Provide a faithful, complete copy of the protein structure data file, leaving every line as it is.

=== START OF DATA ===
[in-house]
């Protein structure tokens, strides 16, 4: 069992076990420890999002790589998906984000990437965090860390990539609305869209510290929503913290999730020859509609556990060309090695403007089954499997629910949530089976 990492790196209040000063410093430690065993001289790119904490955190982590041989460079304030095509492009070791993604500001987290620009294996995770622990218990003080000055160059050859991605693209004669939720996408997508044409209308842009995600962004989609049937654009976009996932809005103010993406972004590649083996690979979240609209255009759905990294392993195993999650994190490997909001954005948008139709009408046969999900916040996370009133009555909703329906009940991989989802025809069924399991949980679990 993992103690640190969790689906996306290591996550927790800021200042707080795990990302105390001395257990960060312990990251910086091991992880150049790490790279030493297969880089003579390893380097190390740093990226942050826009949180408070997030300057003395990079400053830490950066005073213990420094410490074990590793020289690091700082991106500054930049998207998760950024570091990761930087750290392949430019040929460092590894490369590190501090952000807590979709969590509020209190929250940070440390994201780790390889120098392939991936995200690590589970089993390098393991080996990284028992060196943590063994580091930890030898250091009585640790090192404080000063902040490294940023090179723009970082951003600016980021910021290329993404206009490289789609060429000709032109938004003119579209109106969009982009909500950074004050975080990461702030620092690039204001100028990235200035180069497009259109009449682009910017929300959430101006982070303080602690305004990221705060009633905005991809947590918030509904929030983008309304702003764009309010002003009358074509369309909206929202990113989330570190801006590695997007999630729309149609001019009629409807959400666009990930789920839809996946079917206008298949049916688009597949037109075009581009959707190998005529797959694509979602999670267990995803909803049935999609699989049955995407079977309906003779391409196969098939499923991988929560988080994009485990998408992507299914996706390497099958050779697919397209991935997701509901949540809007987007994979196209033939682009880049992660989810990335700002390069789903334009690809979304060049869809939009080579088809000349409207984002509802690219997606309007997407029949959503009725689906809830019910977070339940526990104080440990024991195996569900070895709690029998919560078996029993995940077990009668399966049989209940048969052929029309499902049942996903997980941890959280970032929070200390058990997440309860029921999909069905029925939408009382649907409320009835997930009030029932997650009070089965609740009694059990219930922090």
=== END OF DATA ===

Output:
[in-house]
């Protein structure tokens, strides 16, 4: 069992076990420890999002790589998906984000990437965090860390990539609305869209510290929503913290999730020859509609556990060309090695403007089954499997629910949530089976 990492790196209040000063410093430690065993001289790119904490955190982590041989460079304030095509492009070791993604500001987290620009294996995770622990218990003080000055160059050859991605693209004669939720996408997508044409209308842009995600962004989609049937654009976009996932809005103010993406972004590649083996690979979240609209255009759905990294392993195993999650994190490997909001954005948008139709009408046969999900916040996370009133009555909703329906009940991989989802025809069924399991949980679990 993992103690640190969790689906996306290591996550927790800021200042707080795990990302105390001395257990960060312990990251910086091991992880150049790490790279030493297969880089003579390893380097190390740093990226942050826009949180408070997030300057003395990079400053830490950066005073213990420094410490074990590793020289690091700082991106500054930049998207998760950024570091990761930087750290392949430019040929460092590894490369590190501090952000807590979709969590509020209190929250940070440390994201780790390889120098392939991936995200690590589970089993390098393991080996990284028992060196943590063994580091930890030898250091009585640790090192404080000063902040490294940023090179723009970082951003600016980021910021290329993404206009490289789609060429000709032109938004003119579209109106969009982009909500950074004050975080990461702030620092690039204001100028990235200035180069497009259109009449682009910017929300959430101006982070303080602690305004990221705060009633905005991809947590918030509904929030983008309304702003764009309010002003009358074509369309909206929202990113989330570190801006590695997007999630729309149609001019009629409807959400666009990930789920839809996946079917206008298949049916688009597949037109075009581009959707190998005529797959694509979602999670267990995803909803049935999609699989049955995407079977309906003779391409196969098939499923991988929560988080994009485990998408992507299914996706390497099958050779697919397209991935997701509901949540809007987007994979196209033939682009880049992660989810990335700002390069789903334009690809979304060049869809939009080579088809000349409207984002509802690219997606309007997407029949959503009725689906809830019910977070339940526990104080440990024991195996569900070895709690029998919560078996029993995940077990009668399966049989209940048969052929029309499902049942996903997980941890959280970032929070200390058990997440309860029921999909069905029925939408009382649907409320009835997930009030029932997650009070089965609740009694059990219930922090």